TORONTO, Ont. – Three carriers forced by court order in March to continue providing services to Ivaco, a Quebec-based steel producer, are planning to fight back.
In mid-March, a group of carriers withdrew trucking services from the steel producer, which is presently under creditor protection, because it owes the carriers for transportation services provided prior to the date upon which the court granted protection under the Companies’ Creditors Arrangement Act (CCAA) to the company (Sept. 16, 2003).
Within days the company went to court seeking an order to force three carriers to resume service. Justice James Farley of the Ontario Superior Court ruled in favour of Ivaco. (Justice Farley is also presiding over the Stelco and Air Canada re-organizations.)
The three companies targeted by the court order were not under any formal agreement or even commitment to provide services to the Ivaco group, said Ontario Trucking Association officials.
The carriers are receiving widespread support from the trucking industry, OTA officials said, and are now looking at resolving this issue through all legal channels available to them and have instructed counsel to determine the most appropriate course of action.
Said OTA president, David Bradley: “Most carriers realize it could be them next time and they appreciate the risk the carriers have taken under very trying circumstances.”
The service withdrawal is the first such action of its kind that anyone can recall in the trucking industry, but according to Bradley, it was a long time coming and may not be the last.
“The trucking industry has been taking it in the teeth for so long because shippers have been able to play one carrier off against another by relying on the threat of shifting the business to another carrier if the trucking company currently providing the service tried to kick up a stink,” said Bradley. “But, there is no excess capacity in the trucking industry now, so I would doubt that it will be easy to find someone else to haul the freight. More and more big companies are resorting to protection under the Companies Creditors Arrangement Act, so that it appears to have almost become a way of doing business. The secured creditors will at least get some of the monies that are owed to them, but the trucking companies will likely get nothing in the end, except the hope that they might have the privilege of serving the company when and if it emerges from protection or is sold.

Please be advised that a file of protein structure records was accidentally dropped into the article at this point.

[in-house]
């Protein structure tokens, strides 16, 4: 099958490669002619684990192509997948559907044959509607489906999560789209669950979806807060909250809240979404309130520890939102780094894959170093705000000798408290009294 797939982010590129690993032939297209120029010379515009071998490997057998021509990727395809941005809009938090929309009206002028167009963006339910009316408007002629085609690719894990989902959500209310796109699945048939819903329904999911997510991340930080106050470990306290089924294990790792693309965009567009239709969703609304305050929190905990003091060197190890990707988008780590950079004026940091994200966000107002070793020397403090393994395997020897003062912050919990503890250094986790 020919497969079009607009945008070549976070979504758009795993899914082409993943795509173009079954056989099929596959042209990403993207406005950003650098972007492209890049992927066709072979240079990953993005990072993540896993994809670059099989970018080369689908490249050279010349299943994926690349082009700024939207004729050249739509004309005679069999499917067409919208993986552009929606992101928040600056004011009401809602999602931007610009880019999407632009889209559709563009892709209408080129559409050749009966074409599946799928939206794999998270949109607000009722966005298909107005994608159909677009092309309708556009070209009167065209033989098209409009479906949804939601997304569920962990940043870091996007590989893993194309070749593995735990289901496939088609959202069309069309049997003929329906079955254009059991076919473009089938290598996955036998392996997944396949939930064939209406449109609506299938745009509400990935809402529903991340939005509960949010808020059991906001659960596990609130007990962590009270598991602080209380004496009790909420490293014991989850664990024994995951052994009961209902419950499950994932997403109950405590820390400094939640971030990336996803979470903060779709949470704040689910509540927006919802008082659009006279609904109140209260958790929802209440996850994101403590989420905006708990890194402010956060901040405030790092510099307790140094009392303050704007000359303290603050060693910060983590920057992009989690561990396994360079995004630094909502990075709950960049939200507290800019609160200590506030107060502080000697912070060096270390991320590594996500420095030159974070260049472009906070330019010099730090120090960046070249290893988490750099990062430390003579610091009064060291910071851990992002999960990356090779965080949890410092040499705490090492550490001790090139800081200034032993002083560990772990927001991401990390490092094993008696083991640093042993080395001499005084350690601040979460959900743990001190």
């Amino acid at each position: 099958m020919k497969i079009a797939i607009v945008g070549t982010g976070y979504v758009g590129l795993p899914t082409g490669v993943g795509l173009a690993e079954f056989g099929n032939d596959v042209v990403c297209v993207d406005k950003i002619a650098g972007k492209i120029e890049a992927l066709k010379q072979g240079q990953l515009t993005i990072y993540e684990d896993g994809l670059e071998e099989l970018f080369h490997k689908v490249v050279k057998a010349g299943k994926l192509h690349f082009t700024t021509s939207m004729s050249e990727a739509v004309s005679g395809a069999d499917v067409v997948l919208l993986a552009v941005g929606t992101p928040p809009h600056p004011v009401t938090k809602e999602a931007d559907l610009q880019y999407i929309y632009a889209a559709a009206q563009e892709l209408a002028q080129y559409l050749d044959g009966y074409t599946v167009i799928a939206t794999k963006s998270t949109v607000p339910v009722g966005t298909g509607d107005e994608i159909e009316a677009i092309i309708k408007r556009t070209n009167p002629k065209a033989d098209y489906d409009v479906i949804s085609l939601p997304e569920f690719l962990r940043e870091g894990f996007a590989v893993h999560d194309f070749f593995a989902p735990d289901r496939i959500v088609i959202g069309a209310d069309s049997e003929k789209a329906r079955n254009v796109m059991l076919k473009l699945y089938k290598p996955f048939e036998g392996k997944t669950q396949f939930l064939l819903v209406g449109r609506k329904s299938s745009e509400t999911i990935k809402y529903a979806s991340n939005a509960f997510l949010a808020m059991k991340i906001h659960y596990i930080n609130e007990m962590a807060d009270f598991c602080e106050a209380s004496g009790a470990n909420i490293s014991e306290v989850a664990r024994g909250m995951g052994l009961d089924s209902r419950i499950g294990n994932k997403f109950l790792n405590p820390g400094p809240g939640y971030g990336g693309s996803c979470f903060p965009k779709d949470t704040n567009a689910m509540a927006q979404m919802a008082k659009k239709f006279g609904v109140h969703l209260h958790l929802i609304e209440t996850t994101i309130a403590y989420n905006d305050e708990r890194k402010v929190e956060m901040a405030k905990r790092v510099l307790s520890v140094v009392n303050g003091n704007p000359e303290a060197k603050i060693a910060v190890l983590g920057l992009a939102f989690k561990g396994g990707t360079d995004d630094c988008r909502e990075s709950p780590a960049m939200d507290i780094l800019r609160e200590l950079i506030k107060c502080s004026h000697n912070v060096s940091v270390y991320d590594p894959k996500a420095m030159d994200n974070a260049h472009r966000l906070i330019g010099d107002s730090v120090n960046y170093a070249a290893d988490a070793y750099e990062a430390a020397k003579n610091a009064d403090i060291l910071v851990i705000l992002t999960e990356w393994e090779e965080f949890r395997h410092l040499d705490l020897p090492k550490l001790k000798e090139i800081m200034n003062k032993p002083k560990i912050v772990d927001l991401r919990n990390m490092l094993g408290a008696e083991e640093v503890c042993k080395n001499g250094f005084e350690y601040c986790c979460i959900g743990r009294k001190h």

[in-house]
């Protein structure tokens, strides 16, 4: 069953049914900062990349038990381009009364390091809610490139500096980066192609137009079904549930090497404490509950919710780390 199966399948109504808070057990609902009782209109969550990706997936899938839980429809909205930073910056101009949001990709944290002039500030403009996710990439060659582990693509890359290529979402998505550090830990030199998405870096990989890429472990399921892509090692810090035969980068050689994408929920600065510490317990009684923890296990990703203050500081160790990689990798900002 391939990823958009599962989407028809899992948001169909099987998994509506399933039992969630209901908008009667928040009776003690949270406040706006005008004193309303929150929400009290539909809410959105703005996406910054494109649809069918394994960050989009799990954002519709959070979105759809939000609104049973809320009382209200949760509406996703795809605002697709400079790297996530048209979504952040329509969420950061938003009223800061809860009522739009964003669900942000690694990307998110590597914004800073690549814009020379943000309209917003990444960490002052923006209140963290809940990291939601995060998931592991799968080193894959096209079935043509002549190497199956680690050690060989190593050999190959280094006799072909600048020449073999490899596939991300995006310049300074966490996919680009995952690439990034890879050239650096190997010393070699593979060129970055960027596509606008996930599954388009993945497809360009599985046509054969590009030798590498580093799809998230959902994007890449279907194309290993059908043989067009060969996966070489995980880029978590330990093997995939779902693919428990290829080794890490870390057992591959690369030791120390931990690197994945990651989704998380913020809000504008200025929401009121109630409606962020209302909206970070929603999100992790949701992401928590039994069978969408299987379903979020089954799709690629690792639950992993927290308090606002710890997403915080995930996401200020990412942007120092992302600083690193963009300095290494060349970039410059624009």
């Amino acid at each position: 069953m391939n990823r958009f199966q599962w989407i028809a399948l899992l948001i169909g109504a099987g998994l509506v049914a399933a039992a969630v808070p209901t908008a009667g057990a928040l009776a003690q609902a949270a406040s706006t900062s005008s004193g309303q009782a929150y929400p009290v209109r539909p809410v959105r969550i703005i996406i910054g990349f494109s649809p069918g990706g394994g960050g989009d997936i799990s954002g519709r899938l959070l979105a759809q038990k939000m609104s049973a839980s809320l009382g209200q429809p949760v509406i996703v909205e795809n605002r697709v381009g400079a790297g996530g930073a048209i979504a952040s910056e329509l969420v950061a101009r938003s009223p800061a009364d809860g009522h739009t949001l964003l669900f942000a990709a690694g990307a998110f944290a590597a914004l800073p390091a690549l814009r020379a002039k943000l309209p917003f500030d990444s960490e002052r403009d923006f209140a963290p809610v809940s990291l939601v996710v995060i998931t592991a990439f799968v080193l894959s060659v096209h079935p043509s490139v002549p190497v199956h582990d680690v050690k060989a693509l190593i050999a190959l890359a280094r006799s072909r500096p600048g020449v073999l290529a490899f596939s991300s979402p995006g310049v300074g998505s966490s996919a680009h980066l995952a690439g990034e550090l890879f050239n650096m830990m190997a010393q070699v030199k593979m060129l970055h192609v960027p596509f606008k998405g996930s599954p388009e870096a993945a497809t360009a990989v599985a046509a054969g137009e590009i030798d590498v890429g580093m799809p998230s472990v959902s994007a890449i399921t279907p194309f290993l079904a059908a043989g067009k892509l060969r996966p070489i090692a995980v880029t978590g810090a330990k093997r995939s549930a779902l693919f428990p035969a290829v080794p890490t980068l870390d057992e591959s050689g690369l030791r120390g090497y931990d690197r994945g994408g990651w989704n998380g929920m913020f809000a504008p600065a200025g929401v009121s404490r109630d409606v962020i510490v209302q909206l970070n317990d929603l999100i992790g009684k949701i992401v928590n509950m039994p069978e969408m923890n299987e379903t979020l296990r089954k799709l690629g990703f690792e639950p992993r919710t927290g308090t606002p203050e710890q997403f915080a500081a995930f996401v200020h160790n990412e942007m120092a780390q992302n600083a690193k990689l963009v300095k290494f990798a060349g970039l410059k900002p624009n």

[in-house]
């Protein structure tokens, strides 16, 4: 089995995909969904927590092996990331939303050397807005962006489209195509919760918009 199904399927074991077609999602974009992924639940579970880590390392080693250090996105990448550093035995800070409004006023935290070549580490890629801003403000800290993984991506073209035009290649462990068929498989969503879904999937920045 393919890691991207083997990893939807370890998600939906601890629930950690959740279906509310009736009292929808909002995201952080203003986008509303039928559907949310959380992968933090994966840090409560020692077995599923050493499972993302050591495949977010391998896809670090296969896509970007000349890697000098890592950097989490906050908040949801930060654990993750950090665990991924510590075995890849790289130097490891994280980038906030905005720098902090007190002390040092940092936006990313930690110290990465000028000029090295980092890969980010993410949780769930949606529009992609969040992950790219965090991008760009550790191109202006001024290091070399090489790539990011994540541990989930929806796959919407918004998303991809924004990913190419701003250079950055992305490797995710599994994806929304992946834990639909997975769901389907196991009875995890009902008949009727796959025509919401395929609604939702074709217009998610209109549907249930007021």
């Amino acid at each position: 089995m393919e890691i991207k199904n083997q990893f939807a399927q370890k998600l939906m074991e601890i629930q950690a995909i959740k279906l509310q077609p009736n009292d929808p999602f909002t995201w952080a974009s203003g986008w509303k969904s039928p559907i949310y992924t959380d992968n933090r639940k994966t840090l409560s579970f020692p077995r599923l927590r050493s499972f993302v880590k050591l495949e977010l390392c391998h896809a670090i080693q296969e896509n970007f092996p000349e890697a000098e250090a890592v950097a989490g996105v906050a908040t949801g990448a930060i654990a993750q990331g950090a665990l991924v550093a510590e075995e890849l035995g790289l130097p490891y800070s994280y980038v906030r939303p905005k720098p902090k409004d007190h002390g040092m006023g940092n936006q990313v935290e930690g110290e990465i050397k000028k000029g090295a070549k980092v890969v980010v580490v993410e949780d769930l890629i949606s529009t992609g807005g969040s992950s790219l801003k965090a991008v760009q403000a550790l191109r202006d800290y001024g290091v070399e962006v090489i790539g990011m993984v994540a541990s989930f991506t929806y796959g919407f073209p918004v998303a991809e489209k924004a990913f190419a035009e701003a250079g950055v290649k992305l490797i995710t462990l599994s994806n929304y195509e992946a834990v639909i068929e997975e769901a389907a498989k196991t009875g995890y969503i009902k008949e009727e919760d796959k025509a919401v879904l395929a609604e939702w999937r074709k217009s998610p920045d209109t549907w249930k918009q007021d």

“In the meantime, they are expected to continue to haul freight for the company. Their balance sheets have been greatly impacted and in many cases their own creditors are breathing down their necks. They believe it’s not fair and they are fighting back.”
As of printing, the three carriers were complying with the court order and had resumed service to Ivaco in good faith.